For the 2014-2015 Session, the 11th District of the New Jersey Legislature is represented in the State Senate by Jennifer Beck (R, Red Bank) and in the General Assembly by Mary Pat Angelini (R, Ocean Township, Monmouth County) and Caroline Casagrande (R, Colts Neck Township).[51] The Governor of New Jersey is Chris Christie (R, Mendham Township).[52] The Lieutenant Governor of New Jersey is Kim Guadagno (R, Monmouth Beach).[53]

Monmouth County is governed by a Board of Chosen Freeholders consisting of five members who are elected at-large to serve three year terms of office on a staggered basis, with either one or two seats up for election each year as part of the November general election. At an annual reorganization meeting held in the beginning of January, the board selects one of its members to serve as Director and another as Deputy Director.[54] As of 2014, Monmouth County's Freeholders are Freeholder Director Lillian G. Burry (R, Colts Neck Township; term ends December 31, 2014),[55] Freeholder Deputy Director Gary J. Rich, Sr. (R, Spring Lake; 2014),[56] Thomas A. Arnone (R, Neptune City; 2016),[57] John P. Curley (R, Middletown Township; 2015)[58] and Serena DiMaso (R, Holmdel Township; 2016).[59][60] Constitutional officers elected on a countywide basis are County Clerk M. Claire French (Wall Township),[61] Sheriff Shaun Golden (Farmingdale)[62] and Surrogate Rosemarie D. Peters (Middletown Township).[63]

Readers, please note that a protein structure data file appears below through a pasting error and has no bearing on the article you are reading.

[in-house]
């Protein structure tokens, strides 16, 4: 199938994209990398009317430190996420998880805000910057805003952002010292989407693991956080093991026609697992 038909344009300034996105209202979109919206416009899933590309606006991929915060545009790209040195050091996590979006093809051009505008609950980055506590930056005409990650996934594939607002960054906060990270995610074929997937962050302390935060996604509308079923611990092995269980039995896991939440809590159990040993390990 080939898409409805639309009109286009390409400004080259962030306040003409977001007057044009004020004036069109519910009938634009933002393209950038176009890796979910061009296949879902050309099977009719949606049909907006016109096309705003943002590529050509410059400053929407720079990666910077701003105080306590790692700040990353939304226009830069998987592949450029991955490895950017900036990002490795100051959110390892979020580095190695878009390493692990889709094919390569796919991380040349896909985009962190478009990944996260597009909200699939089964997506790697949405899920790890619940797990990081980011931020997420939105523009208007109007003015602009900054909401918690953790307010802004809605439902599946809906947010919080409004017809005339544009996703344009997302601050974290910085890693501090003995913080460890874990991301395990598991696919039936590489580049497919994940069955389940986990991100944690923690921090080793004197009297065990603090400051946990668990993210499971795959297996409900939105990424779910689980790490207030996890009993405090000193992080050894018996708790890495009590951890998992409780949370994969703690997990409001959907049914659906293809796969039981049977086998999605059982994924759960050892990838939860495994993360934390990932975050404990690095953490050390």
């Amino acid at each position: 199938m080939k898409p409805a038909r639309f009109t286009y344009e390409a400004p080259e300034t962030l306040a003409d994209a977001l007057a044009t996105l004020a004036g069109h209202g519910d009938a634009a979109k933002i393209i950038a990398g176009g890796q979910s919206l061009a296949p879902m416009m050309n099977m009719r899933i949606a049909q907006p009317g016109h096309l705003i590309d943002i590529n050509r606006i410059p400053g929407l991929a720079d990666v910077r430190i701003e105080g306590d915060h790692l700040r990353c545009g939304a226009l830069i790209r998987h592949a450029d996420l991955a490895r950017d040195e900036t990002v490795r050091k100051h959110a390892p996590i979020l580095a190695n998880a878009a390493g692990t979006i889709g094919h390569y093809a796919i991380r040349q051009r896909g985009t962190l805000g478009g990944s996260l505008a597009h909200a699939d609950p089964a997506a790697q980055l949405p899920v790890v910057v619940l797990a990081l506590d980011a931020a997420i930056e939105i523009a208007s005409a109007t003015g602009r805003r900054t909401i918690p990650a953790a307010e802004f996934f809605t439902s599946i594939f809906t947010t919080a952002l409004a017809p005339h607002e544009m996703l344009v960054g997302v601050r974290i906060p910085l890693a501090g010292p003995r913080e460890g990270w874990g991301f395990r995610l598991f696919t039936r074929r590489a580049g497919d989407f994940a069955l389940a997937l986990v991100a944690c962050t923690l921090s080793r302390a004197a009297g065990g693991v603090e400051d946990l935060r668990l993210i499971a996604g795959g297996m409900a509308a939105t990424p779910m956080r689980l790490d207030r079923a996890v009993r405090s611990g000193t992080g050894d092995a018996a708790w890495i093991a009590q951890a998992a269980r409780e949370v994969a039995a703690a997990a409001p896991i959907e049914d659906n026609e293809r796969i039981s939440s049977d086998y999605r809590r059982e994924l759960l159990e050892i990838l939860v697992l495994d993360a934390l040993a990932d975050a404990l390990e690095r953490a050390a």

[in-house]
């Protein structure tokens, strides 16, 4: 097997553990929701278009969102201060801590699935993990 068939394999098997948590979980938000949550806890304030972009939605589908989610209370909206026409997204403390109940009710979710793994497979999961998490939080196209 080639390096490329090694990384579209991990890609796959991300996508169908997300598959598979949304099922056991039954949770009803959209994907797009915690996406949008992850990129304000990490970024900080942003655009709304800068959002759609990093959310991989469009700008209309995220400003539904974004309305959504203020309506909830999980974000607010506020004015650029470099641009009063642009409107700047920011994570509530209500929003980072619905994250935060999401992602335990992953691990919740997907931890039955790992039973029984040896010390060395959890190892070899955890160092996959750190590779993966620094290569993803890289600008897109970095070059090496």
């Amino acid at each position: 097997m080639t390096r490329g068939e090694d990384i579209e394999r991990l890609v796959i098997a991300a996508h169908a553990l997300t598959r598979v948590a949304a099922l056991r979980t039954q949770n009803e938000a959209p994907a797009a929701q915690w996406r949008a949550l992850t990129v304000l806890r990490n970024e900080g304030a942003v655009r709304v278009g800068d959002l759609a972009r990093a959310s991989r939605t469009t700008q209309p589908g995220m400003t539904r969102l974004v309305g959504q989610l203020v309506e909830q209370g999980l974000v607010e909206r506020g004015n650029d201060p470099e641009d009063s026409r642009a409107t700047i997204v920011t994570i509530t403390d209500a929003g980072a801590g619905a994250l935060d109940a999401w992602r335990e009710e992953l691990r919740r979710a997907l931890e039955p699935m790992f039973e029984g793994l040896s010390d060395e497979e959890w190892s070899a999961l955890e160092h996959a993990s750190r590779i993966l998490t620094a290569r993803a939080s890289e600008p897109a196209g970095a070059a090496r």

Politics[edit]

As of March 23, 2011, there were a total of 6,217 registered voters in Red Bank, of which 2,118 (34.1%) were registered as Democrats, 1,185 (19.1%) were registered as Republicans and 2,906 (46.7%) were registered as Unaffiliated. There were 8 voters registered to other parties.[64]

In the 2008 presidential election, Democrat Barack Obama received 63.2% of the vote here (3,129 cast), ahead of Republican John McCain with 34.0% (1,682 votes) and other candidates with 0.9% (47 votes), among the 4,948 ballots cast by the borough's 6,669 registered voters, for a turnout of 74.2%.[65] In the 2004 presidential election, Democrat John Kerry received 58.1% of the vote here (2,849 ballots cast), outpolling Republican George W. Bush with 40.4% (1,984 votes) and other candidates with 0.6% (42 votes), among the 4,905 ballots cast by the borough's 6,856 registered voters, for a turnout percentage of 71.5.[66]